Tiger snakes, on the other hand, tend to inhabit areas closer to waterways like lakes, swamps, the ocean and rivers. Their patterning consists of darker bands, in olive, yellow, orange-brown, or jet-black, and the underside of the snake is light yellow or orange. The tiger snake venom is highly toxic. They are tolerant of lower temperatures, so they are often seen out earlier than the Dugite. When threatened they will act aggressively, flattening their body and raising their heads in a classic pre- strike stance. Look out!
What to look out for during our walkies?
If I am bitten by a snake, the most common symptom is weak muscles. I may have difficulty standing or walking on all 4 legs, my pupils may become paralysed and be dilated, and eventually my respiratory muscles may become so weak that I can’t breathe.
What should you do?
If you suspect that your Pet gets a snake bite, keep your pet calm. Wash the wound and then apply a pressure dressing if you know where the bite occurred. Next, ring the Hospital or the nearest emergency centre to let them know you are coming. Carry them to the car and get them to the Vet as soon as possible. Early in the season, bites are extremely toxic, so every minute counts.
Can they be treated?
Treatment is based on the severity of the clinical signs with a form of anti-venom to counteract the effects of the venom. Unfortunately,anti-venom is expensive and some dogs may need multiple doses, based on their weight. Bitten dogs also require other supportive measures, like intravenous fluids, oxygen therapy, or even drugs for shock.
Can bites be prevented?
You can reduce the risk of a snake bite by staying clear of common snake areas like around swamps, overgrown bush or long grass. If you are out on a walk, keep your Dog on the lead so that you can keep a careful eye on where they are going. At home, you can remove long grass, wood-stacks or sheets of tin, etc on the ground where they might like to hide.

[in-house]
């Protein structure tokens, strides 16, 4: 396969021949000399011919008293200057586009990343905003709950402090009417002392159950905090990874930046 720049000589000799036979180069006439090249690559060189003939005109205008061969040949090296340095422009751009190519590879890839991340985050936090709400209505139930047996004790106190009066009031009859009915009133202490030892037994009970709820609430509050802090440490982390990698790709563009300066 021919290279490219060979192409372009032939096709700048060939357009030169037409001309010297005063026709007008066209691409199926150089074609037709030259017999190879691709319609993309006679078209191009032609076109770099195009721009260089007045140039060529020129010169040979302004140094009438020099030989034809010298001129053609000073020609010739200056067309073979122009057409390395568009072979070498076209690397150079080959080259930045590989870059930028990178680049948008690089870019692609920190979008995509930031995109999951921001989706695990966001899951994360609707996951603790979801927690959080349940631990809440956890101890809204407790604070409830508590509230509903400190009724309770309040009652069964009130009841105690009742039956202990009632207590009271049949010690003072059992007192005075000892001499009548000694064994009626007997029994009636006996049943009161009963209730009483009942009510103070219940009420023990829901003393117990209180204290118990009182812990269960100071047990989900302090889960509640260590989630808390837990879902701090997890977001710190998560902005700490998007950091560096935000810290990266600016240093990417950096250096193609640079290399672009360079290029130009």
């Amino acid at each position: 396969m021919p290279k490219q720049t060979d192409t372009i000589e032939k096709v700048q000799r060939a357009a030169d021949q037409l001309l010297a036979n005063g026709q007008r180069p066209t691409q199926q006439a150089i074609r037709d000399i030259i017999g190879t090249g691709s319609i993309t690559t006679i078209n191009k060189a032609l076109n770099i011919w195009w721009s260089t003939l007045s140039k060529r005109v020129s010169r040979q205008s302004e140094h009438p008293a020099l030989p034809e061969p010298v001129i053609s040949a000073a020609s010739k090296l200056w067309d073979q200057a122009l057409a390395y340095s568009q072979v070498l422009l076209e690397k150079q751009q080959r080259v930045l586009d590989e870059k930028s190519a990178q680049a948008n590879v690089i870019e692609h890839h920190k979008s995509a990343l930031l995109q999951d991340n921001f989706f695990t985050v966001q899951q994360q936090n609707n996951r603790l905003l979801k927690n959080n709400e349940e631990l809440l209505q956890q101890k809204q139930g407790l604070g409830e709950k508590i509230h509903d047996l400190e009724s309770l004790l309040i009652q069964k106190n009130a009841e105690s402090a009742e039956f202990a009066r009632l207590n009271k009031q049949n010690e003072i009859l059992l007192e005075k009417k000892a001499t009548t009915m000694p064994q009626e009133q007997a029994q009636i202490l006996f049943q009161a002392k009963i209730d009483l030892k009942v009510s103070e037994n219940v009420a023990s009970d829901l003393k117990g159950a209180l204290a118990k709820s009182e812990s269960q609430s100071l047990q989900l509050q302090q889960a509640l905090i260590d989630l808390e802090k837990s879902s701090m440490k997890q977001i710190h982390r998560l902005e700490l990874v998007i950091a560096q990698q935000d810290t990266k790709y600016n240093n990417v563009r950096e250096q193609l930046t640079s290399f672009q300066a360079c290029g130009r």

Bees and Wasps
Bee stings or wasp stings can be some of the most common things we treat during spring. As soon as the sun is shining, the bees get out and about doing their thing. And, dogs and cats just seem mesmerised by their bumbling behaviour and buzzing noise!
For a lot of patients, they might not make it obvious they have even been bitten because they aren’t very sensitive. Perhaps they might have a little limp or rub or lick at the spot where the bite is. For some, they might have a really obvious local reaction, with redness, swelling and even a limp on a bitten foot or a large swelling if bitten around the face. Finally, some can go into a form of Anaphylactic shock and this is serious, they might vomit, collapse or have a weak pulse.
What can you do at home?
If the sting is minor, then sometimes simply applying an ice block wrapped in a towel may denature the toxin, reduce any inflammation or swelling and the symptoms may go away in 10-20 minutes.
When should I go to the Vet?
Any time the symptoms escalate, with vomiting, signs of weakness or distress, then your Pet probably needs to see a Vet. They may give them some anti-inflammatory or some anti-histamine to quickly reduce symptoms.
Can Stings be prevented?
Often dogs that get bitten a few times seem to hunt down bees or wasps and often seem to get bitten on purpose! Wearing boots when out at the park filled with pollen and flowers might help. For dogs that get severe reactions, no true prevention exists, but if the signs are life-threatening, then desensitisation is available at the Specialist Centre.
Woofs, Thanks to Wembley Vet, take care, KoKo